Accreditation

Antibiotic-impregnated catheters reduce blood infections in children

Accreditation Insider, March 29, 2016

Want to receive articles like this one in your inbox? Subscribe to Accreditation Insider!

A new study published in The Lancet has found that using antibiotic-impregnated central venous catheters (CVC) can halve the rate of bloodstream infections in children. Antibiotic-impregnated CVCs are already recommended for use in adults, although before the March study there wasn’t enough evidence to recommend their use for kids.

The study was done on children under the age of 16 who needed a CVC for more than three days. Researchers found that antibiotic CVCs reduced a child’s risk of bloodstream infection by 57% and 58% compared to standard catheters and heparin-impregnated catheters, respectively. Only 1% of the kids in the antibiotic-impregnated CVC group contracted a bloodstream infection, compared to 4% in the standard CVC group and 3% in the heparin-impregnated CVC group.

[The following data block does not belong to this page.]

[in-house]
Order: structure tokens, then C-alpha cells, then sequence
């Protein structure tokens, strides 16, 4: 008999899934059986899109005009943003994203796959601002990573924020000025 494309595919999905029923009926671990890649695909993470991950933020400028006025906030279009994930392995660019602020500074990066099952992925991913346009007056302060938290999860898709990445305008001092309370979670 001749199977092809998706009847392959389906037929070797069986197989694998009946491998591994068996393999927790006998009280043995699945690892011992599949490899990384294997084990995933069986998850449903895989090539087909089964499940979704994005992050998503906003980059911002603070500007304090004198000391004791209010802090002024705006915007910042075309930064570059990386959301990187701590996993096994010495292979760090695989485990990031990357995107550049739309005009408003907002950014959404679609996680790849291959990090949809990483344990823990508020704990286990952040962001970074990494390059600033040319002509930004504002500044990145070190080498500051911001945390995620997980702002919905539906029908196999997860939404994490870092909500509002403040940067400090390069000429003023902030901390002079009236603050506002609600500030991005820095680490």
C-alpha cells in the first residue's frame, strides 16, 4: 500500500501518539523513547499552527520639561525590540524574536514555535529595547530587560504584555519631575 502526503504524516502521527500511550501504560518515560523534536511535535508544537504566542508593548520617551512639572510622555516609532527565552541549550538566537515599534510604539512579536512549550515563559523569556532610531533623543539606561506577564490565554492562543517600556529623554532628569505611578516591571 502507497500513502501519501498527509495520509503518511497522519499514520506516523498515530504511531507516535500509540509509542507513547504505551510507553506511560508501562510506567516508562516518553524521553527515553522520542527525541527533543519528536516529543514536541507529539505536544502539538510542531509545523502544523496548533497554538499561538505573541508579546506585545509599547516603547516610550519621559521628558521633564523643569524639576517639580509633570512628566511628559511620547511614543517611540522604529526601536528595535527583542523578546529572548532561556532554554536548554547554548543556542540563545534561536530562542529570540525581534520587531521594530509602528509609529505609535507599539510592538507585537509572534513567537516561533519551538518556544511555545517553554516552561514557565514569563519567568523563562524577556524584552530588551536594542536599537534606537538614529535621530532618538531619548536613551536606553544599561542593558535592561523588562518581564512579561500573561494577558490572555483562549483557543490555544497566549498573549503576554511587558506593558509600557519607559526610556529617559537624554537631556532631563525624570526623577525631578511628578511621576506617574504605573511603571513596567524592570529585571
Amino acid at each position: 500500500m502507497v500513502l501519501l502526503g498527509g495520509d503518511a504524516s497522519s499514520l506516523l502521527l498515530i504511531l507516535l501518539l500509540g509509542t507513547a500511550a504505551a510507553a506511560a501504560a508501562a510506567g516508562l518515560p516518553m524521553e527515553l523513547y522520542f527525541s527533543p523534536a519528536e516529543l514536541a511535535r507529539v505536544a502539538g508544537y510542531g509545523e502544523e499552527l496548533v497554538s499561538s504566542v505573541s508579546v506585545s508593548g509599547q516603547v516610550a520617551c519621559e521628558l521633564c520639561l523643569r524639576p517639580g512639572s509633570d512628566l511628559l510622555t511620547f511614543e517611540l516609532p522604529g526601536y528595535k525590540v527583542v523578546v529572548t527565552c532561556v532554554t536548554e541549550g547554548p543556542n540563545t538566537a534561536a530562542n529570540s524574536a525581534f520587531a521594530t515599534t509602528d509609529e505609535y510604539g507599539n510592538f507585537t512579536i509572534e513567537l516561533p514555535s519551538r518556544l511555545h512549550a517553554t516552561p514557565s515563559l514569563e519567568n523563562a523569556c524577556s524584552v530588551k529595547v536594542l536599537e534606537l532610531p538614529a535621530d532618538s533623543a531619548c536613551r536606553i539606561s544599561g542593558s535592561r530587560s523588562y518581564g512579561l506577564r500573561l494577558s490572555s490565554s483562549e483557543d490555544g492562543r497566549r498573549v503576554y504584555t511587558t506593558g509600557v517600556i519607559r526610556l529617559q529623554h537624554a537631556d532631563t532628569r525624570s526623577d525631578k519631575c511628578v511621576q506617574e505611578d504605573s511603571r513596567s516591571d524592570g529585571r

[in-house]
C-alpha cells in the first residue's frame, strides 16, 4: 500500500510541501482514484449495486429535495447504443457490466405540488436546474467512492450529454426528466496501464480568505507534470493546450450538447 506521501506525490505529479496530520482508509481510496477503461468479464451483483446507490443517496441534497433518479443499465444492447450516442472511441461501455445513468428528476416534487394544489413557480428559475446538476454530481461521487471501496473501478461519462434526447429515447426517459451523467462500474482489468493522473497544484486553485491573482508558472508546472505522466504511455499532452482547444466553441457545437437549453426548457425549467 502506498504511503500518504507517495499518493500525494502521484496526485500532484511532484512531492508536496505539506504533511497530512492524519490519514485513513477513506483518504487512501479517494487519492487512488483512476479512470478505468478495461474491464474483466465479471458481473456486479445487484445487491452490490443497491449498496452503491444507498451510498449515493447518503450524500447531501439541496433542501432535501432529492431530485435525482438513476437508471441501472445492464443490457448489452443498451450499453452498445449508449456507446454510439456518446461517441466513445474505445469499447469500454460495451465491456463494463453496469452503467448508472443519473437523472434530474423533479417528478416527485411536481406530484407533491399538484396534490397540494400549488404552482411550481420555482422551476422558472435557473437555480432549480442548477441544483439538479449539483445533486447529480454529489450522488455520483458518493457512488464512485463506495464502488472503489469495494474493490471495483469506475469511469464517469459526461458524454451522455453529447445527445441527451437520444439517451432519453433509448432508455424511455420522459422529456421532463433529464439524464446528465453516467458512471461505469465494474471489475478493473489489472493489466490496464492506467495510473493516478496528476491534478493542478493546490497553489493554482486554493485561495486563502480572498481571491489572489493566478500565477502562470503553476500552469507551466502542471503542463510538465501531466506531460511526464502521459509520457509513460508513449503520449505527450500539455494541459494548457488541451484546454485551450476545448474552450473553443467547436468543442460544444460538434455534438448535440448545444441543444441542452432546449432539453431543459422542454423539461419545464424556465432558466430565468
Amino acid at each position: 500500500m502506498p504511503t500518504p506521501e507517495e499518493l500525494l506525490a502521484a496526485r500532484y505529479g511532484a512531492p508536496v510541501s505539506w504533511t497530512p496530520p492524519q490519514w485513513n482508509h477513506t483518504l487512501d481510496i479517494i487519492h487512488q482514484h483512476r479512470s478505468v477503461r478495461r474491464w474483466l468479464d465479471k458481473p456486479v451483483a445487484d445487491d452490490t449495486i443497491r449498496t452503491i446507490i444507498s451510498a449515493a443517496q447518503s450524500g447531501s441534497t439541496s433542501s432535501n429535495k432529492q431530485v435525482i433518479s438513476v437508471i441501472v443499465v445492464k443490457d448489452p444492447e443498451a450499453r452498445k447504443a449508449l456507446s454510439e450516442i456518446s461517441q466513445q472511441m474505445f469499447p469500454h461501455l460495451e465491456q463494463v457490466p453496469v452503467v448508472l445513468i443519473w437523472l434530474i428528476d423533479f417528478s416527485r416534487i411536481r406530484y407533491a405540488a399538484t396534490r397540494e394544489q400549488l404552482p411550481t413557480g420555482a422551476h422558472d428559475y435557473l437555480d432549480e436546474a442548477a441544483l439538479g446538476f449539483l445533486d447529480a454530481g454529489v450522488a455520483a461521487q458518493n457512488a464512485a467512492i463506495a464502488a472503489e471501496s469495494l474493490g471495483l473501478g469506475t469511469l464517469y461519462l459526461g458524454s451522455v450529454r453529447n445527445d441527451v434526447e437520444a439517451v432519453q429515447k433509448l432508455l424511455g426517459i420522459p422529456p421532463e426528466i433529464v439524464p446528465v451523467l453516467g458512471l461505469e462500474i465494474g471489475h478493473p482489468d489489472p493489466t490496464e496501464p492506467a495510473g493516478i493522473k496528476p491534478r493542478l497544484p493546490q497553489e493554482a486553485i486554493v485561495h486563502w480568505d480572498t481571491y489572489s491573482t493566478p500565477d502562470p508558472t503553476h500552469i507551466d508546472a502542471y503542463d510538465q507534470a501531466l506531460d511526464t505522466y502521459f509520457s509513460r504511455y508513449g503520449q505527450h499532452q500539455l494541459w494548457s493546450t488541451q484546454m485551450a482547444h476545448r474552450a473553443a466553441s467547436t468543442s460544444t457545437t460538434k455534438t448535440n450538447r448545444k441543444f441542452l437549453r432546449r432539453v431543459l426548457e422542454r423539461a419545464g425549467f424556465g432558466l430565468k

"It is not surprising that antibiotic-impregnated catheters are associated with lower risk of bloodstream infections. However, we must be cautious in our interpretation, and more importantly, in our application of these findings to the heterogeneous population that comprises critically ill children," Erika Stalets, MD, medical director of the pediatric ICU of Cincinnati Children's Hospital Medical Center, told Reuters Health. "The cost of central line-associated bloodstream infections to patients and the healthcare system is high. While preventing these events is vital, we cannot ignore the potential impact of a comprehensive move toward using antibiotic-impregnated central venous catheters in all patients, including antibiotic resistance and cost."



Want to receive articles like this one in your inbox? Subscribe to Accreditation Insider!

Most Popular